Since the New York Times reported last week that Chinese hackers had been attacking its computers over the past 4 months, it now transpires that the Wall Street Journal, Washington Post and Bloomberg News have also been subjected to attacks thought also to be originating in China.
The attacks have all seemingly coincided with stories run by the various media companies about Chinese politicians or dignitaries. In the case of the New York Times, it had published an investigation into the accumulation of large amounts of wealth by relatives of China’s prime minister Wen Jiabao. The targets of the hackers were the journalists involved in writing these stories and it is presumed that the Chinese hackers were looking for information relating to possible sources in China.
The hackers are thought to have gained access to the systems via phishing emails. These are emails that get a user to click a link which ends up downloading software that provides the hackers with remote access to that person’s machine. In total, the hackers obtained passwords belonging to 53 of the New York Times’ staff. Systems that the New York Times was using to protect their networks and computers failed to prevent the attacks. In fact, of the 45 pieces of custom malware eventually installed on the computers, the Symantec software that was supposed to protect the computers, found only one. Symantec later claimed that the fact that their software hadn’t protected the New York Times was the newspaper’s fault and that they had not been “using their software correctly”.
China meanwhile has also denied being responsible for the attack with a statement by the Foreign Ministry spokesman Hong Lei calling the accusations “groundless” and “irresponsible”.
The outcome from the reporting of this story by the New York Times has been somewhat self-serving. The idea that a nation state would attack another country’s news organisations is the stuff that sells novels, let alone papers. It fuels our worst fears that if anyone dares criticise the Chinese, they will be subjected to ruthless attacks. And of course, through all of this, the New York Times will carry on valiantly despite all of the threats and possible danger in order to bring their public the news.
The fact that the New York Times was hacked is not in dispute. However, the claim that it was the Chinese Government is based largely on circumstantial evidence. Cyber security expert Jeffrey Carr has written an analysis of the claims of Chinese Government involvement made by the New York Times and Mandiant, the security firm that they hired to stop the hacking attacks. The evidence that the attacks were being carried out by the Chinese military included the fact that the time of the attacks usually coincided with a workday in China, that the patterns of attacks were similar to attacks that the Chinese had been thought to be involved with before and that the origin of the attacks were from the same Chinese universities used by the Chinese military to attack US military contractors in the past.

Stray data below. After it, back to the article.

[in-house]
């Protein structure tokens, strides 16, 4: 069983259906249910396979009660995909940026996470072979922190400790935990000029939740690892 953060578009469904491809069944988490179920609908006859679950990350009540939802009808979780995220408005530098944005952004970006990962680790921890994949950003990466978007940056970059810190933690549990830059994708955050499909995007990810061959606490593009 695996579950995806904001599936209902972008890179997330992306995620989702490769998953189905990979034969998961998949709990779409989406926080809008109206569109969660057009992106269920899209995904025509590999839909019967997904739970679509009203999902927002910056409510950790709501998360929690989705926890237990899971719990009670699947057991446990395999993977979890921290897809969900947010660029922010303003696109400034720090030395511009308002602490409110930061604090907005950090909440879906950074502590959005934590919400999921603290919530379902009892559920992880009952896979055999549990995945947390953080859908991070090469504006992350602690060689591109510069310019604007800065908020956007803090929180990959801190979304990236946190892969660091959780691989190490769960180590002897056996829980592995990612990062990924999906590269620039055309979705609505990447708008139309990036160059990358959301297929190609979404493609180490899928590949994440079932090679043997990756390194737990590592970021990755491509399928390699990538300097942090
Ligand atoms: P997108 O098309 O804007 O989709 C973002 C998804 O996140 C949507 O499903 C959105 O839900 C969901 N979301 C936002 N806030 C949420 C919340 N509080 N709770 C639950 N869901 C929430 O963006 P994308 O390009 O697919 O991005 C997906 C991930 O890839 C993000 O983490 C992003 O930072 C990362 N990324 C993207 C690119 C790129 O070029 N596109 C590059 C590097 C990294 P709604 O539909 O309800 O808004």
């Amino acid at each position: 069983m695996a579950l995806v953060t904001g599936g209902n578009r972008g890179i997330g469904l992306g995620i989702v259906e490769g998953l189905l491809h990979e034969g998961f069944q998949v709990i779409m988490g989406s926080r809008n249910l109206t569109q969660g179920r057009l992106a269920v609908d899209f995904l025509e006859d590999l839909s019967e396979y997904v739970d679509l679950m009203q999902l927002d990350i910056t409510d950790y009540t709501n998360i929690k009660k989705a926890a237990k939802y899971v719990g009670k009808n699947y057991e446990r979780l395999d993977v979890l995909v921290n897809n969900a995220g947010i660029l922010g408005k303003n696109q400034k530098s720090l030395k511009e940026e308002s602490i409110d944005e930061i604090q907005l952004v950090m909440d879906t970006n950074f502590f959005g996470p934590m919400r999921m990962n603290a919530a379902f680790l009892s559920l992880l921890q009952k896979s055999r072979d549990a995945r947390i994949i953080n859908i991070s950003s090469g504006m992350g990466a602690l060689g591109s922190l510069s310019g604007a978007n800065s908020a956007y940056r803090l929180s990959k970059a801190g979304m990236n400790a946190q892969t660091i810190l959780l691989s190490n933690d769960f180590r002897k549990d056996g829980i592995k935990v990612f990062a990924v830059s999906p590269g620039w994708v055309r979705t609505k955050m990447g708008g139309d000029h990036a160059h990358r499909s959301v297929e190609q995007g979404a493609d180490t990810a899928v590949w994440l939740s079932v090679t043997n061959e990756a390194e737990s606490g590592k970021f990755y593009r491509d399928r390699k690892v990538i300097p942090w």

So, whilst it could be the Chinese who have been responsible for the attacks, it could also be any number of other individuals, groups or for that matter, nations. This was a point reinforced by outgoing Secretary of State Hilary Clinton who said that the Chinese “are not the only people who are hacking us”.
In our always connected world, it is safe to assume that no information stored, or shared, via mobile devices or computers is ever going to be secure. It is also true that journalists or analysts of any kind that establish networks of information contacts will be a prime target for attacks by people wanting to know what, and who, they know. Journalists, like others who may be being surveilled (and that may include all of us at some point), will have to learn skills of using tools to encrypt information and communications and being ultra-secure with their devices. Perhaps in future, spy training and learning spy tradecraft should be part of the journalist school curriculum?